Columbia/1946/113/FS 1.33/BW

     Gilda is one of those flicks that does quite measure up to its reputation. If it wasn't for star Rita Hayworth in the title role, it would have bee no more than a typical B noir, but Columbia's Pictures lady of the first order supplies a potent brew of distilled of sexual power in Gilda. Hayworth’s lips are lubricated and painted with sexual strokes and her breathless vocal delivery is but two steps away from the bedroom. It’s Hayworth’s picture all right.

Put the blame on the script.© Columbia

       The plotting and characters are trumped up noir figures mired in a hokey  melodramatic plot. Johnny Farrell is a down and out tough guy struggling to survive in a dirt water South American coastal city. Farrell's two-day beard predates Euro-trash by four decades, but the swagger and dark confidence are defining noir qualities. Powerful, effete Ballin Mundson owns the local casino. Farrell impresses Mundson under unlikely circumstances and is hired to work the casino floors, quickly becoming Mundson's right hand.  Farrell dons a tux and protectively prowls the casino where the police pick up pay-offs, playboys exercise their twinkle toes, and a corrupt haze casts a questionable mist over the upscale glitz.
     It's a pat and comfortable set-up for Farrell. With one swift punch he's gone from the edge of destitution to a position of power. But an unexpected wild card turns up in the pat hand. Mundson returns from a trip with a gorgeous bride in tow, Gilda. Farrell knows Gilda all too well, but he doesn't let on to Mundson. You can smell the lingering of past sexual liaison that fills the air whenever Johnny and Gilda are in the same room. It's only a matter of time before the heat causes things to boil over. Add a Mundson side order of Nazi stench and Gilda is complete.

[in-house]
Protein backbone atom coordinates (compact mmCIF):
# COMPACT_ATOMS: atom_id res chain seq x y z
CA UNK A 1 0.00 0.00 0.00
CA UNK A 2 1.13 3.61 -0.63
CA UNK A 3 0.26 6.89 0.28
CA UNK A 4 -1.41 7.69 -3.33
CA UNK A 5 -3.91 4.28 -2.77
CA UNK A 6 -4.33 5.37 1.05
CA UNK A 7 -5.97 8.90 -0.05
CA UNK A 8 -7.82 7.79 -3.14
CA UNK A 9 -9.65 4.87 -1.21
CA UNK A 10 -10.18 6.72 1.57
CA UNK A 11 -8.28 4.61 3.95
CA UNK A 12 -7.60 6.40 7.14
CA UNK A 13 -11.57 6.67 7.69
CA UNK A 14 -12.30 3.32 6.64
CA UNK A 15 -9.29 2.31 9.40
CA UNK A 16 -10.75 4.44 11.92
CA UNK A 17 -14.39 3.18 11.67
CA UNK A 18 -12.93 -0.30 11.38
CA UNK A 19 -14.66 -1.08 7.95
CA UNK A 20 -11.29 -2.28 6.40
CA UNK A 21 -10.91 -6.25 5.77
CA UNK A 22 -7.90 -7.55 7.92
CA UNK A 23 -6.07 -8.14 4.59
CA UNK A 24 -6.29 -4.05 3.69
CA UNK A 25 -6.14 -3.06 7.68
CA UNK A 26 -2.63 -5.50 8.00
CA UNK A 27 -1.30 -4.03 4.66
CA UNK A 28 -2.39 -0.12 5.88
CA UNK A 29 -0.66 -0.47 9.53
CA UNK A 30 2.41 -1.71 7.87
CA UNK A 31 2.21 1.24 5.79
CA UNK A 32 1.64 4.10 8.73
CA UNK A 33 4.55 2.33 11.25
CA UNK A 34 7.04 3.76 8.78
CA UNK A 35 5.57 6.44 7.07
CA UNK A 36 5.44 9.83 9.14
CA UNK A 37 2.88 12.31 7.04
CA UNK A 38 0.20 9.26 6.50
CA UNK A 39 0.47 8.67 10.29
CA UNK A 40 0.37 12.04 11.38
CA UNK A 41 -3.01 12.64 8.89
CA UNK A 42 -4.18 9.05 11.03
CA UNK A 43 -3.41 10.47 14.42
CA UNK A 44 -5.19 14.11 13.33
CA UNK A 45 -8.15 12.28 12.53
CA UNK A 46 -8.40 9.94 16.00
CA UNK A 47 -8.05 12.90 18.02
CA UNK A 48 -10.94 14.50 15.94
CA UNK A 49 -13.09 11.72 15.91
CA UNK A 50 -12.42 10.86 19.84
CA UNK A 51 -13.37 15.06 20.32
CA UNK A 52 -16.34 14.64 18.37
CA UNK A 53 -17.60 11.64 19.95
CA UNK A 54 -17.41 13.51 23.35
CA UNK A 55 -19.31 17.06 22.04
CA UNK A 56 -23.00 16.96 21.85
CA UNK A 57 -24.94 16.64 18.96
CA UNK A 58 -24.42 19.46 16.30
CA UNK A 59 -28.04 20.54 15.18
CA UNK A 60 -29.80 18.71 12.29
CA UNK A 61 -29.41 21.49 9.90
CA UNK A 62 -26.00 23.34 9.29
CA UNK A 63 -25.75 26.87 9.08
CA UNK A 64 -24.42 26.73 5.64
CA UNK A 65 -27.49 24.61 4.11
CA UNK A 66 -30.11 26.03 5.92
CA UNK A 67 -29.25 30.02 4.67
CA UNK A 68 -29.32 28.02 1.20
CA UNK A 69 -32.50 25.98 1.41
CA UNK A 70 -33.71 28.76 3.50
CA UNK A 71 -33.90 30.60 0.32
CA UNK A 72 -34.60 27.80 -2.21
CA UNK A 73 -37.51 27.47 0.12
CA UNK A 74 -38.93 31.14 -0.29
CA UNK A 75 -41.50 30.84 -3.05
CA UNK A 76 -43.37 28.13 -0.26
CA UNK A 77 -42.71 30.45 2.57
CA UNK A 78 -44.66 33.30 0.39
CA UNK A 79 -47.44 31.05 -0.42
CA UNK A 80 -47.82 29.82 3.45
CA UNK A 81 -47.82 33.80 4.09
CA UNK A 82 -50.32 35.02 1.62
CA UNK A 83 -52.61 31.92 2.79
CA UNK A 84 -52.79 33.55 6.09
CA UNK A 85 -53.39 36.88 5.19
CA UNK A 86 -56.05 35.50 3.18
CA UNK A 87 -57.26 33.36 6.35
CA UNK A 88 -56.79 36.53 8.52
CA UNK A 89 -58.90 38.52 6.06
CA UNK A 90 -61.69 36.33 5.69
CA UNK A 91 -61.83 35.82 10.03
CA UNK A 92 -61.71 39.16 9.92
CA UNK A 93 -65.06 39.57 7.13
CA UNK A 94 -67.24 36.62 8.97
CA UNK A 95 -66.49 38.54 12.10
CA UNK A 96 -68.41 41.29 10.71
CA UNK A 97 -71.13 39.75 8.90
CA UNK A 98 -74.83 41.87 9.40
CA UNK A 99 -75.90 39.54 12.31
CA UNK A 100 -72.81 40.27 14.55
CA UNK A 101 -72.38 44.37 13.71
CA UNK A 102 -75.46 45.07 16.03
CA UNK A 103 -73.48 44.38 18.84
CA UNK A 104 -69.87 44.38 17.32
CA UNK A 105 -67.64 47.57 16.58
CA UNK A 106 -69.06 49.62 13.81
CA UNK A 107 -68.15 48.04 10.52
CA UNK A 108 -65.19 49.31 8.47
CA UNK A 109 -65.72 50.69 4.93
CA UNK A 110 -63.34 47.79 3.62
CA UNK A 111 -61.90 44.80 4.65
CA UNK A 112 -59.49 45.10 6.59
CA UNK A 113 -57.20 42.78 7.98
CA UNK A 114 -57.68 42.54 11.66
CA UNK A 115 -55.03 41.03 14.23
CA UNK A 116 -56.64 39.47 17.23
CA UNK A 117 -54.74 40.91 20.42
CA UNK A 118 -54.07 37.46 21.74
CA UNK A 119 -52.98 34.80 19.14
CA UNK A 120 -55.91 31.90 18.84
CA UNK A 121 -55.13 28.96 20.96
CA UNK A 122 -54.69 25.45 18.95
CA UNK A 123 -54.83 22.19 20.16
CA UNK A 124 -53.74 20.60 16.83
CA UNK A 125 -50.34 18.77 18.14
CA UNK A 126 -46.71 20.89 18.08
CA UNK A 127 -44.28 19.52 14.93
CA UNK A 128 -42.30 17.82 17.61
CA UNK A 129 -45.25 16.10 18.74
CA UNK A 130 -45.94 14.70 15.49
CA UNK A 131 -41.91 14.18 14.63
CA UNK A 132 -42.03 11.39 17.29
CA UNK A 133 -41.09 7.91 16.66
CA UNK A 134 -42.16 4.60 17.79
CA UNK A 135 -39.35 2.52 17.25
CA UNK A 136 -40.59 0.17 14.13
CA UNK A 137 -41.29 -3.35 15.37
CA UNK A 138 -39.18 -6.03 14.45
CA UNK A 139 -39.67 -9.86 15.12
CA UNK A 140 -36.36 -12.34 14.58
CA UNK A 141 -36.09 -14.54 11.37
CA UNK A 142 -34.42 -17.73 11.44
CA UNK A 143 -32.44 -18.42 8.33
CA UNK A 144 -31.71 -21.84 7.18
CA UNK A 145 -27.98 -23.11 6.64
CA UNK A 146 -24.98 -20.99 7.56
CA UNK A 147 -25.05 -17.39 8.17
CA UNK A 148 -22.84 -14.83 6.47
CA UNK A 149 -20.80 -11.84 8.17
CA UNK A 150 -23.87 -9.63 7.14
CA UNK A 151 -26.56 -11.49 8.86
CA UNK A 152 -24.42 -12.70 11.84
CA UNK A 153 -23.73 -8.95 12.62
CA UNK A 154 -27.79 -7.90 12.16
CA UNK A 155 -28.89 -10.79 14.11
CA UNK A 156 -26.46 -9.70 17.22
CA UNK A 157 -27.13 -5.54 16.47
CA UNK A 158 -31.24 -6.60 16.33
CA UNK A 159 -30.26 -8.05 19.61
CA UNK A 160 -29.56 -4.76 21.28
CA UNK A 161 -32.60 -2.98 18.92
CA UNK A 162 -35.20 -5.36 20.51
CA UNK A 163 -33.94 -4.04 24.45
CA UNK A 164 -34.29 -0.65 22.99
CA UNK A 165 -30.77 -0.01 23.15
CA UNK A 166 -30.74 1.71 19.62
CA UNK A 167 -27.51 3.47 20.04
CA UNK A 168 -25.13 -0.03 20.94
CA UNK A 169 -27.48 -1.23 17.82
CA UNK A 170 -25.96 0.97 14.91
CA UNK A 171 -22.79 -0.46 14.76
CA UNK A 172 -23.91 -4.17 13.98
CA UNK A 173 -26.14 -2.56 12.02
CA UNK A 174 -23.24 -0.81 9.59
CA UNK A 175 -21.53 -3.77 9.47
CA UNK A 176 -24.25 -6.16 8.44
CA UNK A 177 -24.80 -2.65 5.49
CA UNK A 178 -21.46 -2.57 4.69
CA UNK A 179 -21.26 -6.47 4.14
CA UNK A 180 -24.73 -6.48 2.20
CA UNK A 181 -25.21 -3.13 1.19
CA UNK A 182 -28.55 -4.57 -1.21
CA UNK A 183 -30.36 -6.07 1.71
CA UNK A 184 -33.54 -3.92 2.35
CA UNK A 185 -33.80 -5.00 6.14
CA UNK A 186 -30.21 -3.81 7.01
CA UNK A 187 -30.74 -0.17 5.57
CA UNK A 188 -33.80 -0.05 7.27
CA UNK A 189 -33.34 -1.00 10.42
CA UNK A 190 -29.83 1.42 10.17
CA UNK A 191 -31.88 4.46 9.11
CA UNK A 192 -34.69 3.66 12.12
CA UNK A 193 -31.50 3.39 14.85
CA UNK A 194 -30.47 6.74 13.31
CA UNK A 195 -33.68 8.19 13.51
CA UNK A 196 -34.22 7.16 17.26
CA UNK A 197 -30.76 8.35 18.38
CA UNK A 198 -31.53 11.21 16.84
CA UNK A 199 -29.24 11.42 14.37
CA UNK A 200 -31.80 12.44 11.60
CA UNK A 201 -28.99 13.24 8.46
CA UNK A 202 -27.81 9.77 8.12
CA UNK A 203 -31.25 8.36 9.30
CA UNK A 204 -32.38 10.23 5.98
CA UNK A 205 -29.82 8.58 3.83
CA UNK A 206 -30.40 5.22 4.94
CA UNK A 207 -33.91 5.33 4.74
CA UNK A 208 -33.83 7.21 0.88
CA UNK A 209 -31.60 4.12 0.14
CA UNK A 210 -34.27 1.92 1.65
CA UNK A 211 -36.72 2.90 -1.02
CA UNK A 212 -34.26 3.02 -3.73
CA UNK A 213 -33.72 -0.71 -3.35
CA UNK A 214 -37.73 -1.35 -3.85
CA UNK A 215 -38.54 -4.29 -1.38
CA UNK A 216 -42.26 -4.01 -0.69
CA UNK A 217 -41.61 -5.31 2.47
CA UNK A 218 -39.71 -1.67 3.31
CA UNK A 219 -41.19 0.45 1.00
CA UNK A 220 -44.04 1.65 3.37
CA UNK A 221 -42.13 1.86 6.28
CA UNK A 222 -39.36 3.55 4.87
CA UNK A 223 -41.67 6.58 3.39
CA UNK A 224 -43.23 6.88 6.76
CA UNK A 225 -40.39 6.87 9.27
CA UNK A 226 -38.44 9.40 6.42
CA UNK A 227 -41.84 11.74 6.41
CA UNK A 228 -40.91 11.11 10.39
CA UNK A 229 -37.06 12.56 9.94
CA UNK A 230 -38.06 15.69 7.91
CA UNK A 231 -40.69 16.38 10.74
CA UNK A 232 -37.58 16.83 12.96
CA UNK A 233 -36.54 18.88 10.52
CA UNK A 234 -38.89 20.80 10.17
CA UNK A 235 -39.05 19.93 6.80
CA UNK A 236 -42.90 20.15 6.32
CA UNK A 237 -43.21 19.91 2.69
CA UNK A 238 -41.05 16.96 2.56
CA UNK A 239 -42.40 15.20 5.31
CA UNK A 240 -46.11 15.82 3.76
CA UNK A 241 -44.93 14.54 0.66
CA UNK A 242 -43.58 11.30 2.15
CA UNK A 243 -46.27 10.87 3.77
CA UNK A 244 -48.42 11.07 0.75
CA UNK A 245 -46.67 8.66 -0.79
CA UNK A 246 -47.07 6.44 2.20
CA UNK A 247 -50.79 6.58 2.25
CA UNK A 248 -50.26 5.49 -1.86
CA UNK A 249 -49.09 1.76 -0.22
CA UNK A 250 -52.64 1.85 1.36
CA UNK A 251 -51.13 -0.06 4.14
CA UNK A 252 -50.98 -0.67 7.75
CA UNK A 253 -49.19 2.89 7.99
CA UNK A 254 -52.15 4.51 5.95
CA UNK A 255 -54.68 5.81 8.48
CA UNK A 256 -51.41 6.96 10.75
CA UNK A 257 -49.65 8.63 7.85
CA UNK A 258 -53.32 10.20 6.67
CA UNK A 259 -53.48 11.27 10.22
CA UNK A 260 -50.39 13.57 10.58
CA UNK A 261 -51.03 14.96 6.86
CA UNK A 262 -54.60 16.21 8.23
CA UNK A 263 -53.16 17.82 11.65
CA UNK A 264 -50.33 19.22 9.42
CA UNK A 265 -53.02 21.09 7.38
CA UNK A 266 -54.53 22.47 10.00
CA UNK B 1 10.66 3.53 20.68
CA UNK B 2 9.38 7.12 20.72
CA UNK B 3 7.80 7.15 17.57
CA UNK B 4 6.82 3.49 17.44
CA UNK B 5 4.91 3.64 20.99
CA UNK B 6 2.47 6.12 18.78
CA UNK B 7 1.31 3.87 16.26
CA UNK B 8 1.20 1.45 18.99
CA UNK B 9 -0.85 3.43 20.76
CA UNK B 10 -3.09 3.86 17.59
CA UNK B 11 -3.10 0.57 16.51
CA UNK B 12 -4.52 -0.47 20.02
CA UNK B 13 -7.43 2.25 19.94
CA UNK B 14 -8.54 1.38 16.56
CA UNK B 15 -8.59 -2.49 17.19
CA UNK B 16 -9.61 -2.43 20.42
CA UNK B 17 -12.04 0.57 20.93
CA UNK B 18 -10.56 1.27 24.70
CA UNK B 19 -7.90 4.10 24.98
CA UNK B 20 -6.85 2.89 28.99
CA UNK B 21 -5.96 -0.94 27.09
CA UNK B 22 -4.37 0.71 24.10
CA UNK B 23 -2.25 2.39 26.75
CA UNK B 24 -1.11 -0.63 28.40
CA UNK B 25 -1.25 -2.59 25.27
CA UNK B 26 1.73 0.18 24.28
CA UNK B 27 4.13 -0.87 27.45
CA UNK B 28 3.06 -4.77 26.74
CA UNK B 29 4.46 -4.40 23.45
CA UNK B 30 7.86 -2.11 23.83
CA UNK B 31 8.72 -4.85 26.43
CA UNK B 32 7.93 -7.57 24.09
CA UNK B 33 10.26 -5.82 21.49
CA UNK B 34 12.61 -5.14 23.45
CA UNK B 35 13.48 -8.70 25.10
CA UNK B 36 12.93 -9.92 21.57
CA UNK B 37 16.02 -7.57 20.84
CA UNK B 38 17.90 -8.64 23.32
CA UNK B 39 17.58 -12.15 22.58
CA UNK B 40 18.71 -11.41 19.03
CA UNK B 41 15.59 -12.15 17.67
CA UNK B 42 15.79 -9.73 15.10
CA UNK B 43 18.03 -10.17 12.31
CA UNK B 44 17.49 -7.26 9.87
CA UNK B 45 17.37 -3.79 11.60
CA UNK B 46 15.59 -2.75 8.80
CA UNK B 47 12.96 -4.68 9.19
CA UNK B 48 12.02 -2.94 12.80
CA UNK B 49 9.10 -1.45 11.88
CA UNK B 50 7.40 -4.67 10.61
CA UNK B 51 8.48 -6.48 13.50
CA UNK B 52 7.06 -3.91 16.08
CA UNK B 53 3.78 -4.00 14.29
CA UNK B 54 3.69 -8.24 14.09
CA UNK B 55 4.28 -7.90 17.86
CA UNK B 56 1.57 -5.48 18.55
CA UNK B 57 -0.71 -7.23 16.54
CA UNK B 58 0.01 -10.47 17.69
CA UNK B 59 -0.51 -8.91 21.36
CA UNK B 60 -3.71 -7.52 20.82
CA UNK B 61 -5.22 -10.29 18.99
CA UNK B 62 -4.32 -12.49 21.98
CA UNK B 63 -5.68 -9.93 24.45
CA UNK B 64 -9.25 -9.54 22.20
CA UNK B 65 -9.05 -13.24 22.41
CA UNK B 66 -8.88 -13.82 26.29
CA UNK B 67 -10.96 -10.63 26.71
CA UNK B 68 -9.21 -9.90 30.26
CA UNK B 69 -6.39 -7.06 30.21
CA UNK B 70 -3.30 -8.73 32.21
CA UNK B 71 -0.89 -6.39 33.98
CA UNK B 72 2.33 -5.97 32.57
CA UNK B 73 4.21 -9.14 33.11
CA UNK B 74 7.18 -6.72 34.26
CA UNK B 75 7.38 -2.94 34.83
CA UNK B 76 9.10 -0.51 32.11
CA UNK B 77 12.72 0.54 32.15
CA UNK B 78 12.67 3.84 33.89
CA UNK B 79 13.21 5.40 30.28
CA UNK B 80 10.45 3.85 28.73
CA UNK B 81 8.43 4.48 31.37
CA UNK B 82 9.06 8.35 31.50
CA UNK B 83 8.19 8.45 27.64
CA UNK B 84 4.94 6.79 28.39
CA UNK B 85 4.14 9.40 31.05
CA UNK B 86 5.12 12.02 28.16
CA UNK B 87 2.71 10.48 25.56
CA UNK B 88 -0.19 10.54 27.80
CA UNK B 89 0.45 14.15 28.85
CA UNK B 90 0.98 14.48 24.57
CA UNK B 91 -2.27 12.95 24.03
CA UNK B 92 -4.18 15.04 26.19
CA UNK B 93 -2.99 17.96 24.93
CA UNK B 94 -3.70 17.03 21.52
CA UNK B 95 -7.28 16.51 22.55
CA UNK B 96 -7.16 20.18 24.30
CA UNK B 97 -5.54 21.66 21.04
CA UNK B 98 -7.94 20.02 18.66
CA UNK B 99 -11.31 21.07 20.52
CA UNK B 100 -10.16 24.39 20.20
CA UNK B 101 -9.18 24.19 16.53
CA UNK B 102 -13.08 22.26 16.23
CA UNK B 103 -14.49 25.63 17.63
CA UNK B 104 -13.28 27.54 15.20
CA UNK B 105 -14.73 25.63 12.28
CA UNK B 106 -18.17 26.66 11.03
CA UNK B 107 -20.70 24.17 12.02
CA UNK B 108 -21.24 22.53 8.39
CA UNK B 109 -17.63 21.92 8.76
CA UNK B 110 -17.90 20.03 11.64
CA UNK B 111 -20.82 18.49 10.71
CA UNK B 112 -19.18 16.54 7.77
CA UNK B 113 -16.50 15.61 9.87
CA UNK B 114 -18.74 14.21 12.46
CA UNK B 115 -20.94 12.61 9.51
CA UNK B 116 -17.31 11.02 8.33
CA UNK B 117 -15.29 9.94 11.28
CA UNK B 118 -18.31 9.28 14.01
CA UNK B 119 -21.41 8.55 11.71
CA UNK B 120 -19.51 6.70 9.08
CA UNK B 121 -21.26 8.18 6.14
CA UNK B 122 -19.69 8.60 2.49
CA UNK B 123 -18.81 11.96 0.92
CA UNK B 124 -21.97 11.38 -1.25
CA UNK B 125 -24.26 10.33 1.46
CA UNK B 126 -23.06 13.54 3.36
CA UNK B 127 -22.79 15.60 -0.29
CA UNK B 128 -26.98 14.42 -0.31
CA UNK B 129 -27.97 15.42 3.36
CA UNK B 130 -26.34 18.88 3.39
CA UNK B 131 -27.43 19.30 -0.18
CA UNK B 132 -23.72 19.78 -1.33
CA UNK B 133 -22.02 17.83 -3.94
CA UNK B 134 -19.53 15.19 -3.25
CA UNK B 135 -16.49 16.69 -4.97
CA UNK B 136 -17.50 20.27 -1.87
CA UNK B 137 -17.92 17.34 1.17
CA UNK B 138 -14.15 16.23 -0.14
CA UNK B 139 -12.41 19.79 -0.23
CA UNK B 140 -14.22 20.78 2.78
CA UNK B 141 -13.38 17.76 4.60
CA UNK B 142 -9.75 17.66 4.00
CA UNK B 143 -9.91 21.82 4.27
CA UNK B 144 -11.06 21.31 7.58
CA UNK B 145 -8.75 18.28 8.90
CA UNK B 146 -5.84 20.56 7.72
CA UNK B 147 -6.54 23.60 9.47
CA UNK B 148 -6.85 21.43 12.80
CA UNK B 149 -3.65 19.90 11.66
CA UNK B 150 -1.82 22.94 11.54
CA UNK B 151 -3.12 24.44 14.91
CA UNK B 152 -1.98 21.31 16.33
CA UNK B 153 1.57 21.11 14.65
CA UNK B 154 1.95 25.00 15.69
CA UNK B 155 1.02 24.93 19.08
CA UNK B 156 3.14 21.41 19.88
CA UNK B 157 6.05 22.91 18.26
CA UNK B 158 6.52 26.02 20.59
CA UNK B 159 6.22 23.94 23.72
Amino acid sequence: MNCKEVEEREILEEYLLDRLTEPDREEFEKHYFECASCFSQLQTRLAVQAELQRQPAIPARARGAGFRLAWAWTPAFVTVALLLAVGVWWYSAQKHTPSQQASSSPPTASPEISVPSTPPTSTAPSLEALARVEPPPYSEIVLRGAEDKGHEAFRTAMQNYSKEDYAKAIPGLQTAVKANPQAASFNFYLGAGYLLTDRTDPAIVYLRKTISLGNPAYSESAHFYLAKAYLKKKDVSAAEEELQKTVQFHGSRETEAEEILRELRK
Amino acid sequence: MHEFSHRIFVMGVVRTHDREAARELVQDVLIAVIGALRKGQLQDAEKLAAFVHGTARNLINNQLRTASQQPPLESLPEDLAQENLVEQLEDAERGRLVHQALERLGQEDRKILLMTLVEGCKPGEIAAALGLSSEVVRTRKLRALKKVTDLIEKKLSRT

You can’t deny Gilda has style.  It's well shot by later director Rudolph Maté. The strong atmosphere is filled realized by able actors. Hayworth is breathtaking. Of the two musical numbers added for Hayworth after the first screening of the film, one is forgettable and the other puts its stamp on Gilda with delicious polish. Put the Blame on Mame lets Hayworth strut with sexual abandon, stopping short of a real striptease. Glenn Ford is effective as Johnny Farrell and George Macready memorably slimy as Mundson.    
     The transfer is okay; the source material limits it. Although Gilda is part of a joint USC and Sony restoration, there are far too many frames speckled by dirt. A few scenes go soft momentarily or waver from film shrinkage. Worse, there are several passages where a fluttering hum disturbs the otherwise clean sound track. Good dynamic range in the contrast and plenty of light output make the transfer look fresh. Shadow detail is very good; a necessity for transferring noir, and key lighting is in good balance. A bonus of a Rita Hayworth featurette is included featuring clips from a number of her earlier movies, but it lacks depth and ends with jarring abruptness.




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